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Do you recognize this type?

haskell-cafe - Thu, 06/19/2014 - 4:17pm
Hi guys, I am making a DSL for event composition (inspired from digestive-functor & reactive-banana) and I find myself wanting a primitive like that:
Categories: Offsite Discussion

Joachim Breitner: Another instance of Haskell Bytes

Planet Haskell - Thu, 06/19/2014 - 2:00pm

When I gave my “Haskell Bytes” talk on the runtime representation of Haskell values the first time, I wrote here “It is in German, so [..] if you want me to translate it, then (convince your professor or employer to) invite me to hold the talk again“. This has just happened: I got to hold the talk as a Tech Talk at Galois in Portland, so now you can fetch the text also in English. Thanks to Jason for inviting me!

This was on my way to the Oregon Summer School on Programming Languages in Eugene, where I’m right now enjoying the shade of a tree next to the campus. We’ve got a relatively packed program with lectures on dependent types, categorical logic and other stuff, and more student talks in the evening (which unfortunately always collide with the open board game evenings at the local board game store). So at least we started to have a round of diplomacy, where I am about to be crushed from four sides at once. (And no, I don’t think that this has triggered the “illegal download warning” that the University of Oregon received about our internet use and threatens our internet connectivity.)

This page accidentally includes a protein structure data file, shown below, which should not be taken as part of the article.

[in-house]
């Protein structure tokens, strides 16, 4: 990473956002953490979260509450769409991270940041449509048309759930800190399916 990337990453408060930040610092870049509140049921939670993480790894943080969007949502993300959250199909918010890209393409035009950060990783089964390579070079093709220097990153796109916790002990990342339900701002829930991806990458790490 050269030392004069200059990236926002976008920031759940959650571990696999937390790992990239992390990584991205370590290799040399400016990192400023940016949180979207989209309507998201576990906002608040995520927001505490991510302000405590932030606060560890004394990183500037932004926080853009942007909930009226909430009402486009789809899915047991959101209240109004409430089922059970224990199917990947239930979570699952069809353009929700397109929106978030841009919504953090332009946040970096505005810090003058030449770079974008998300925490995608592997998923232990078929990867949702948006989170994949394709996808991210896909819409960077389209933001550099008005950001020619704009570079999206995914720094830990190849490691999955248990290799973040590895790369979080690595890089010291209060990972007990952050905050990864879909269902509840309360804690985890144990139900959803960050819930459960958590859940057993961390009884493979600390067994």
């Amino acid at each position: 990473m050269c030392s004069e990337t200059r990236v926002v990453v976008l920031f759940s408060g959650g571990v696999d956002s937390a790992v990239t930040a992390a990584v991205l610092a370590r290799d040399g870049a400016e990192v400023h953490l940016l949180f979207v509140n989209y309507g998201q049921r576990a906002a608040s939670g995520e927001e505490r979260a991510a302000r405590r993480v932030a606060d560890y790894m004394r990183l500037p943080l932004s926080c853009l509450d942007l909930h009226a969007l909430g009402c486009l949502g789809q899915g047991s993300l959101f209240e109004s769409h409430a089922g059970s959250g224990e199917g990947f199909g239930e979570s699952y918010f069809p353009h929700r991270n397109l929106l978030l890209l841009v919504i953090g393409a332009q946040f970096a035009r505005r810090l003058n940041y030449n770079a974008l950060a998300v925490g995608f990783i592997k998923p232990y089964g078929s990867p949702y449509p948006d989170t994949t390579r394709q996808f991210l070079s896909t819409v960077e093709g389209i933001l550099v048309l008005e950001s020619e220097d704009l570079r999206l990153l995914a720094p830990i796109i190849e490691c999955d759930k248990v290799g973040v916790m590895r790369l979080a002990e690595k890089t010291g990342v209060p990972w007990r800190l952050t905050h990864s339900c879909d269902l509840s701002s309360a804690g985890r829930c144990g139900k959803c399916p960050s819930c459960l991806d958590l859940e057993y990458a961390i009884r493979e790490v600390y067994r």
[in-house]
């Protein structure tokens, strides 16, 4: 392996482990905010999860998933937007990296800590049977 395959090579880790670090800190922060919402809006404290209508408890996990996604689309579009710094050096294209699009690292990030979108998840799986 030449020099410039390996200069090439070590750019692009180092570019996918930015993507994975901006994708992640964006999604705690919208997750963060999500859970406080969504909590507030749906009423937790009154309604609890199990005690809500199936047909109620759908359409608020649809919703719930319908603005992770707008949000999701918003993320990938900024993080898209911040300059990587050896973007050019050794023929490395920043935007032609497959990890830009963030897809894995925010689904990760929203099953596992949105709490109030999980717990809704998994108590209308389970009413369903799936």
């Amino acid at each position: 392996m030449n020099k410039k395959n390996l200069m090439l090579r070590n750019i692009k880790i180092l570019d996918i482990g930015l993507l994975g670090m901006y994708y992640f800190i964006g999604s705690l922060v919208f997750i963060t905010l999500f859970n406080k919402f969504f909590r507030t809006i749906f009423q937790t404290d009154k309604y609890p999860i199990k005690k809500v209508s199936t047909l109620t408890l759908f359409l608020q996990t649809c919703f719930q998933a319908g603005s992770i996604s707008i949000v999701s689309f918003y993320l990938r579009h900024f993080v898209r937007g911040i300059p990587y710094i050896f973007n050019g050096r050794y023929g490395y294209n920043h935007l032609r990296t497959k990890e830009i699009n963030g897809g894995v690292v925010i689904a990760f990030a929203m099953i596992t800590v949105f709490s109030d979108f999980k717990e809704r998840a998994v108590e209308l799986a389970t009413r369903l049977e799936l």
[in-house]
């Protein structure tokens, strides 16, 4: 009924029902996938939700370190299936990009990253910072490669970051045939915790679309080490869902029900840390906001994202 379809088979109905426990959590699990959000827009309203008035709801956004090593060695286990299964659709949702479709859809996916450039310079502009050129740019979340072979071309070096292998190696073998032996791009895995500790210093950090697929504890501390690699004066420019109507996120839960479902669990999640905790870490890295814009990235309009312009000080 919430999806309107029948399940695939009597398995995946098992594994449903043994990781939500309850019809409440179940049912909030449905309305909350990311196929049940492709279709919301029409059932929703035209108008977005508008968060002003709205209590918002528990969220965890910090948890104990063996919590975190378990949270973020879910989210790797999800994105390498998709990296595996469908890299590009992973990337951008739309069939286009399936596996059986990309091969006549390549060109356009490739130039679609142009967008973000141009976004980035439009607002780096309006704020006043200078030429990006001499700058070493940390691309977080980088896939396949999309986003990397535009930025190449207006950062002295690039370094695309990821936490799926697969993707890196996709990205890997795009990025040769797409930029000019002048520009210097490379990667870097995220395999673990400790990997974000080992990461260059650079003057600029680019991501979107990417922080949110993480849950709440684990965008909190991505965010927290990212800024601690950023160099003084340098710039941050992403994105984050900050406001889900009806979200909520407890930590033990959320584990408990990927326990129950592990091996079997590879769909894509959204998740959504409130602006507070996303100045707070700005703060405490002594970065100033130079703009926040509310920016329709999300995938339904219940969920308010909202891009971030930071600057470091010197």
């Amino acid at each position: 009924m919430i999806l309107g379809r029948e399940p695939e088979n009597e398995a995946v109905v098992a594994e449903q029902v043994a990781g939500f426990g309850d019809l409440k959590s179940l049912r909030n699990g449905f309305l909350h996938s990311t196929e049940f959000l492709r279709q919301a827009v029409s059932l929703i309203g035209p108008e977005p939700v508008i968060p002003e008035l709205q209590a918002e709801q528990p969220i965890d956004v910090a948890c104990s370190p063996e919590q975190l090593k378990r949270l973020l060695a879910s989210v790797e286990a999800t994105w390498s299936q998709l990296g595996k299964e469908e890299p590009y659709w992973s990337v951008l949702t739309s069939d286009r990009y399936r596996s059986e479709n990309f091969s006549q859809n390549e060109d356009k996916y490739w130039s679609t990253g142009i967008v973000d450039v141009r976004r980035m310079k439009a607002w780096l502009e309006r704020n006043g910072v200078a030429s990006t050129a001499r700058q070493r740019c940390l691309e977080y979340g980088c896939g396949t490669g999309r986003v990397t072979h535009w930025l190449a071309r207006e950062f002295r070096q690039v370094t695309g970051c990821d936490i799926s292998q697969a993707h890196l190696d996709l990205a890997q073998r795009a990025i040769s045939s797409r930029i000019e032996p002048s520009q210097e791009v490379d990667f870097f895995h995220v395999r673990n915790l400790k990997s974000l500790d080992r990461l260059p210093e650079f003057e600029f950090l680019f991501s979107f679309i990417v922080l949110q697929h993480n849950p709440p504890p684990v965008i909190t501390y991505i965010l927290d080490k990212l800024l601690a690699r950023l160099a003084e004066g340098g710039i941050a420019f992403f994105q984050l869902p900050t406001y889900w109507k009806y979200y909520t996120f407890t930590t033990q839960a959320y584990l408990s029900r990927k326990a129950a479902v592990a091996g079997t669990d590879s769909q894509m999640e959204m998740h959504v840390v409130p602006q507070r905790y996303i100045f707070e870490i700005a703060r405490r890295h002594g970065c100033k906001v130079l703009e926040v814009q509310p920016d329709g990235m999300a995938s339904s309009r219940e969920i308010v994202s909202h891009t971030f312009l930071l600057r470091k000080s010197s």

Categories: Offsite Blogs

Relations between Functor typeclass and kind

haskell-cafe - Thu, 06/19/2014 - 8:36am
Hi all, Some days ago, I was talking with someone about Kinds and GADTs. At some point he mention that types with this Kind: (* -> *) are called Functors. So, is there any relations between Functor typeclass and Functor kind? Is it considered as a "pattern"? if so, are there some other ones? If you have any link on this, I'll take them. Thanks in advance for your help. _______________________________________________ Haskell-Cafe mailing list Haskell-Cafe< at >haskell.org http://www.haskell.org/mailman/listinfo/haskell-cafe
Categories: Offsite Discussion

How do use haskell to do math research?

Haskell on Reddit - Thu, 06/19/2014 - 6:37am

I am about to enter grad school in the next year and to this day, aside from using matlab to graph 3d functions, I still do math using pencil and paper. I am really interested in geometry and I just purchased a book on computational geometry. My main interests are differential geometry and topology. I would like to know how to get started in those areas using haskell.

I have looked at "haskell for great good" and I also own the book "The craft of functional programming". I have programmed in the past but I never really had a project that interested me so although I can program I don't do enough of it as I would like to.

Any good suggestions to some resources?

submitted by spitfiredd
[link] [9 comments]
Categories: Incoming News

Applied pi-calculus interpreter written in Haskell

Haskell on Reddit - Thu, 06/19/2014 - 6:34am

So I've just finished my final project at university, and i wanted to share it with you guys.

Source code is available here:

https://github.com/renzyq19/pi-calculus

The task was to make an implementation of the applied pi-calculus. Its pretty rough around the edges, but it is functional.

If you just want to have a play around with the executable, its available on hackage as pi-calculus.

Any feedback or questions, I'll be happy to answer them.

submitted by renzyq19
[link] [2 comments]
Categories: Incoming News

diagrams

haskell-cafe - Thu, 06/19/2014 - 4:31am